Anthony Trollope spends so much time doing the things that well-meaning creative writing profesors now tell one never to do--his editorial voice peppers each novel, he avoids subtle foreshadowing in favor of telling you essentially what will happen next, and he consistently drives plot towards a theme. Yet Trollope, a consummate Victorian, seems intrinsically modern whereas many more "literarily correct" modern humorists grow antique in a week or less. The secret, of course, is character, an eye and an ear for class distinctions, and a skewering wit combined with tremendous fellow-feeling for the foibles of his characters. Miss MacKenzie contains much of Trollope at his best--the title character is a beautifully observed genteel poor spinster-to-be suddenly visited with the misfortune of fortune. The author assiduously exposes flaw after flaw in Miss MacKenzie and her social milieu, and yet we like her better for the harsh light. In this world of tremendous unkindness, it is nice to remember that one can be honest without being brutal. Trollope, a writer of genial works of whimsy, brings the quiet honesty of literary fiction home safely here.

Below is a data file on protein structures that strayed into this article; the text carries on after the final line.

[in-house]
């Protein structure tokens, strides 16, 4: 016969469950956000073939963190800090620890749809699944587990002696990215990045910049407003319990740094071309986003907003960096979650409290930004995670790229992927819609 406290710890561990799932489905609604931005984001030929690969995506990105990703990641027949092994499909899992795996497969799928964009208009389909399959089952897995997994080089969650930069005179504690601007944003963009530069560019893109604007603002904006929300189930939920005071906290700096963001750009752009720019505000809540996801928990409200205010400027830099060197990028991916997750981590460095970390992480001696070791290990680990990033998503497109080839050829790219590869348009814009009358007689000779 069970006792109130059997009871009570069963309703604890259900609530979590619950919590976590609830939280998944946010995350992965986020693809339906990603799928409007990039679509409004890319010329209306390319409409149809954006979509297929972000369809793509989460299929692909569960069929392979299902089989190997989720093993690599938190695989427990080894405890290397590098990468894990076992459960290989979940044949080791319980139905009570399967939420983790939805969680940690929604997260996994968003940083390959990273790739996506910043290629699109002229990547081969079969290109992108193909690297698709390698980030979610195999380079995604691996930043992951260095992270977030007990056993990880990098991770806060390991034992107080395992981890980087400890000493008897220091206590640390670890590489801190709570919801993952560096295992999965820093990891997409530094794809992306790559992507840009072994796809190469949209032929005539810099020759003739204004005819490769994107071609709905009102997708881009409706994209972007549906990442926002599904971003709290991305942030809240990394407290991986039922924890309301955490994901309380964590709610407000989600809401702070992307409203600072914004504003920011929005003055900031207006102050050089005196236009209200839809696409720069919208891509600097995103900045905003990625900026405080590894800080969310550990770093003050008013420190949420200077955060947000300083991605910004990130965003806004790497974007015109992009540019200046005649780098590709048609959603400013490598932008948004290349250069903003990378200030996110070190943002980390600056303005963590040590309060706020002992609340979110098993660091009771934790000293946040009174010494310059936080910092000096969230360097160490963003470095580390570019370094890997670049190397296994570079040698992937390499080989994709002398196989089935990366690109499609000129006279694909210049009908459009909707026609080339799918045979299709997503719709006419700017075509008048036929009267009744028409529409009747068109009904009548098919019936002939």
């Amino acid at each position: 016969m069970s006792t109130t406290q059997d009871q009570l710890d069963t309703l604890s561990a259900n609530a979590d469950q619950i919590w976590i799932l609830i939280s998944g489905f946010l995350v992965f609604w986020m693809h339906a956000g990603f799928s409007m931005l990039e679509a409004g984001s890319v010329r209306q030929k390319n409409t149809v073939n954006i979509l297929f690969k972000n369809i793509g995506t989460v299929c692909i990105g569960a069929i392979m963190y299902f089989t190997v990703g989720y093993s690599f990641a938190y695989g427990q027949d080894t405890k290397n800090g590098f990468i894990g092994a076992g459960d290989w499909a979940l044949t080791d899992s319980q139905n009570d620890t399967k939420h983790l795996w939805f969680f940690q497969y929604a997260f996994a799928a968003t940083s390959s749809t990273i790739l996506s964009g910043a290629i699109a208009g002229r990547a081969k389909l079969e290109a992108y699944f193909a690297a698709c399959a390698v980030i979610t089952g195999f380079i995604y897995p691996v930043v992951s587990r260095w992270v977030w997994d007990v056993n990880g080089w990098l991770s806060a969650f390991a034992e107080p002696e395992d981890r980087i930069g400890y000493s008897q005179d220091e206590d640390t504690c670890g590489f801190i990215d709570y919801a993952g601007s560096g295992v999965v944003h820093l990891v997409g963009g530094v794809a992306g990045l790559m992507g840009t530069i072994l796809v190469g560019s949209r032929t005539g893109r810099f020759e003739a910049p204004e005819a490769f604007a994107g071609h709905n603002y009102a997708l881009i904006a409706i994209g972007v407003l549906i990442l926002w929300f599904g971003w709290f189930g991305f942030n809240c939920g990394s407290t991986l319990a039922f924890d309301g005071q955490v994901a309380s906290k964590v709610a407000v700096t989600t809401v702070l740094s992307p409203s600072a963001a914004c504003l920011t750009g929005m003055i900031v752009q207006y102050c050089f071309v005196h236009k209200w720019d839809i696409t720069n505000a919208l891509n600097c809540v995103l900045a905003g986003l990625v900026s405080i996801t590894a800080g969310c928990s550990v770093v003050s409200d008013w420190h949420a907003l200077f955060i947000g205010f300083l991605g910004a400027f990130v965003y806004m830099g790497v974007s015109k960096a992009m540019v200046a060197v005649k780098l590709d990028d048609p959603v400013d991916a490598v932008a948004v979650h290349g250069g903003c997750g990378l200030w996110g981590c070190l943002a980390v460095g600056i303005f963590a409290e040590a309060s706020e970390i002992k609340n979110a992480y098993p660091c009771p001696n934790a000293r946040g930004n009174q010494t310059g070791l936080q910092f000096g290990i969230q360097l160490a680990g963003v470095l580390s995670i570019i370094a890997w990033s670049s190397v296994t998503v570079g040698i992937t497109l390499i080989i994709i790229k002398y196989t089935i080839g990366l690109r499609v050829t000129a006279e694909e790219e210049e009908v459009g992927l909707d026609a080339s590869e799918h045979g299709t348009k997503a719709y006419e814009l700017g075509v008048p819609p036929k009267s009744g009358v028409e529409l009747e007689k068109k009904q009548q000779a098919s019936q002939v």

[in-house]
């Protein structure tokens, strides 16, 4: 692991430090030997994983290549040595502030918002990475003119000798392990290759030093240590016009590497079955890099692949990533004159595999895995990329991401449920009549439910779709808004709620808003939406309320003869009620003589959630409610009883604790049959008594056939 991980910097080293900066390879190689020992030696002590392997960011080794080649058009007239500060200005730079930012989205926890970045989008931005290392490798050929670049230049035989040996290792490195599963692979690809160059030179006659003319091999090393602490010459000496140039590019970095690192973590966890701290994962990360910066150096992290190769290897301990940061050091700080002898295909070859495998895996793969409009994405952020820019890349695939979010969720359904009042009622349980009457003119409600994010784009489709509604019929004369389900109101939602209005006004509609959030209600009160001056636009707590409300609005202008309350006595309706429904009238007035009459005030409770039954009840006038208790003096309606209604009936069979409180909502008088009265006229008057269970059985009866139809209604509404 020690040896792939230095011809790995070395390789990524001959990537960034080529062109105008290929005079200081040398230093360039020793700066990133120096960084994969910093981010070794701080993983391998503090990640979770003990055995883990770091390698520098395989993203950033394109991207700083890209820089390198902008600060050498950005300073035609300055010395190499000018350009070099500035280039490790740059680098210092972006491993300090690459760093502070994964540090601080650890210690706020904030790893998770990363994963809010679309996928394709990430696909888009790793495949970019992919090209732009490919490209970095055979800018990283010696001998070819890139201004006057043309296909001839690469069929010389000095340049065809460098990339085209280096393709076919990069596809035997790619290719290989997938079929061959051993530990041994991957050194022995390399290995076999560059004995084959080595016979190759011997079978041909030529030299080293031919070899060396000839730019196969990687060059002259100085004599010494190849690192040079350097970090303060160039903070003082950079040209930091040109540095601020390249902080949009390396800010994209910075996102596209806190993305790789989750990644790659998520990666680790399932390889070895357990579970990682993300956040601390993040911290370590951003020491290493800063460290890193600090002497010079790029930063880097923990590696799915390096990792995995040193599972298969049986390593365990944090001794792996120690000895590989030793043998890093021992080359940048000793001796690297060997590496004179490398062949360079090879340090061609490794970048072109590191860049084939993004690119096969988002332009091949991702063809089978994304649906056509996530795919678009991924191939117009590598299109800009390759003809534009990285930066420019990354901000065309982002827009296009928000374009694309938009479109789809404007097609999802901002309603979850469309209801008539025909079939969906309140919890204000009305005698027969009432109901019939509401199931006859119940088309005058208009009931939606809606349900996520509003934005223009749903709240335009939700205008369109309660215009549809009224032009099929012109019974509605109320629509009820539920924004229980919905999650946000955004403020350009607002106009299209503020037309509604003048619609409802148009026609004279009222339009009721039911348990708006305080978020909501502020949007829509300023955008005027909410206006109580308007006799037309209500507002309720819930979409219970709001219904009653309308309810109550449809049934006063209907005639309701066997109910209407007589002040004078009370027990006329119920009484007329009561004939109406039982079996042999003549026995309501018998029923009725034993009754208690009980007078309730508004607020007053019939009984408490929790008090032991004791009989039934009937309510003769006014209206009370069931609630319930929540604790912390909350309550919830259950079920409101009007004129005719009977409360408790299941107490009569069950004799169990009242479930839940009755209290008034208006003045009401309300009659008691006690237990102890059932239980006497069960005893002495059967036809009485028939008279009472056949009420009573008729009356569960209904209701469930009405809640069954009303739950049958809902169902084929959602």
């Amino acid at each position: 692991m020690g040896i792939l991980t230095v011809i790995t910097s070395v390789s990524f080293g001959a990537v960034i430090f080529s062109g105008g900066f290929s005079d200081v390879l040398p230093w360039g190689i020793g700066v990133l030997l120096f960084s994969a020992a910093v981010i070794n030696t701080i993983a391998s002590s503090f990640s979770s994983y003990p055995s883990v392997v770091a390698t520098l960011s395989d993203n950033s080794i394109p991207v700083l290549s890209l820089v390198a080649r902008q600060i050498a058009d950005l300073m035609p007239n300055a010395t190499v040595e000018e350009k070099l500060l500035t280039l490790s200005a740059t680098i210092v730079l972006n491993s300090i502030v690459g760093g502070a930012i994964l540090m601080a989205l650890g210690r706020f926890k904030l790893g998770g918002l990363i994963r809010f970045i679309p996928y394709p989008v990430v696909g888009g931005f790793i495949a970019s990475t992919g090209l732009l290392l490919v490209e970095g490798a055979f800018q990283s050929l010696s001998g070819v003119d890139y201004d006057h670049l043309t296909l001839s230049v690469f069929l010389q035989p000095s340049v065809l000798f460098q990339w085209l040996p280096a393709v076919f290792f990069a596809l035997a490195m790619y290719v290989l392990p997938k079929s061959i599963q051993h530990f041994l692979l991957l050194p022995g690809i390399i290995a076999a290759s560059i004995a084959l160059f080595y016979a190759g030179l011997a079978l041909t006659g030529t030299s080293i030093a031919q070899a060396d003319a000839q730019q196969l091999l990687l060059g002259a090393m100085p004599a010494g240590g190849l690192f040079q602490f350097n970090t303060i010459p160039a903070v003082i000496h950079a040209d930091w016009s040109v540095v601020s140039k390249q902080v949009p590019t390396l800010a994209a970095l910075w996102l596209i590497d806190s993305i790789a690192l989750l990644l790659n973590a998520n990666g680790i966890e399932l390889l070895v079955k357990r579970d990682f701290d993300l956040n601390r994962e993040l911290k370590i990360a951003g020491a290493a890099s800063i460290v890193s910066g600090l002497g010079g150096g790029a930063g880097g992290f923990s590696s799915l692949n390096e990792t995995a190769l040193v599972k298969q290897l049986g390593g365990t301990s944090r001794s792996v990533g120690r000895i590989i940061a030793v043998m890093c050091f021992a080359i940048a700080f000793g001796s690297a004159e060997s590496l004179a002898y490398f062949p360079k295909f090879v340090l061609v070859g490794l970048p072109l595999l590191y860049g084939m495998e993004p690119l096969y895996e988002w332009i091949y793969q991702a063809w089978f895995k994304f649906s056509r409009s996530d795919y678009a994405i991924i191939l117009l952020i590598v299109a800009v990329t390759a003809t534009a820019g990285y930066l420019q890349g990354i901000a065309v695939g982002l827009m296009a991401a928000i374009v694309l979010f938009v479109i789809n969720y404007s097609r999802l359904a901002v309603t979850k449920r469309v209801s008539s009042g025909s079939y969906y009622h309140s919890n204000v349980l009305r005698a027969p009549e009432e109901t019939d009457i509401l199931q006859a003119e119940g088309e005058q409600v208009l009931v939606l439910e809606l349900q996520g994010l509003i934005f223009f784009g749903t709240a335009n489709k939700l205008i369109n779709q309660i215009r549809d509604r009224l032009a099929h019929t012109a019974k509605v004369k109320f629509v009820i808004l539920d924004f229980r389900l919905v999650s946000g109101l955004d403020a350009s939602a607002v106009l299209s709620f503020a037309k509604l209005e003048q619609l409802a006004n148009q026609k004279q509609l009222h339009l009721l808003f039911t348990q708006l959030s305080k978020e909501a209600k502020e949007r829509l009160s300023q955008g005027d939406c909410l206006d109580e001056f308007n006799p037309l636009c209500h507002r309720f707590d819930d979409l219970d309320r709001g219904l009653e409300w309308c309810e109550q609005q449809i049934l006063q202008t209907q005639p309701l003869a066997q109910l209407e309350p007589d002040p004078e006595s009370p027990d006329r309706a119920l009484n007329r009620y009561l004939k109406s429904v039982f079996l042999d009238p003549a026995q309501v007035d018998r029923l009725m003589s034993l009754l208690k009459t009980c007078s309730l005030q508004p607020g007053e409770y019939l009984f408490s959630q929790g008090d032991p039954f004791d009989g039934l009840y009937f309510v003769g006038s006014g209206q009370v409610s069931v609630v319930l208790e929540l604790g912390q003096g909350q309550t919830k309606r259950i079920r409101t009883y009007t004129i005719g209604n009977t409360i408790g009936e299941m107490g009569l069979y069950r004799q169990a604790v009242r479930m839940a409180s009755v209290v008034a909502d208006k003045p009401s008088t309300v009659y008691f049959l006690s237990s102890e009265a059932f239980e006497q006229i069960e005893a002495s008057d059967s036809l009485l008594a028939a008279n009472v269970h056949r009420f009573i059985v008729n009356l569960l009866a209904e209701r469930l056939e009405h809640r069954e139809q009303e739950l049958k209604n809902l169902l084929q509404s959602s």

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6 of 7 people found the following review helpful
5.0 out of 5 stars Miss Mackenzie by Anthony Trollope, 26 Feb 2010
By 
Janet M (Cambridge UK) - See all my reviews
This review is from: Miss Mackenzie (Paperback)
This book was a "neglected" classic chosen by Radio 4 recently. We read it in my book group and we thought it was great, and should not be neglected. It is a wonderful story about a put upon spinster who inherits money and is subsequently pursued by numerous suiters. It is full of great characters, often with names reflecting their work eg Mr Slow the lawyer and Mr Rubb the tradesperson. There is an intriguing twist in the middle, just as you are wondering how Trollope is going to keep the story going for another 200 pages. He does!
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1 of 1 people found the following review helpful
3.0 out of 5 stars A single woman in want of a husband, 21 Jan 2014
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This review is from: Miss Mackenzie (Kindle Edition)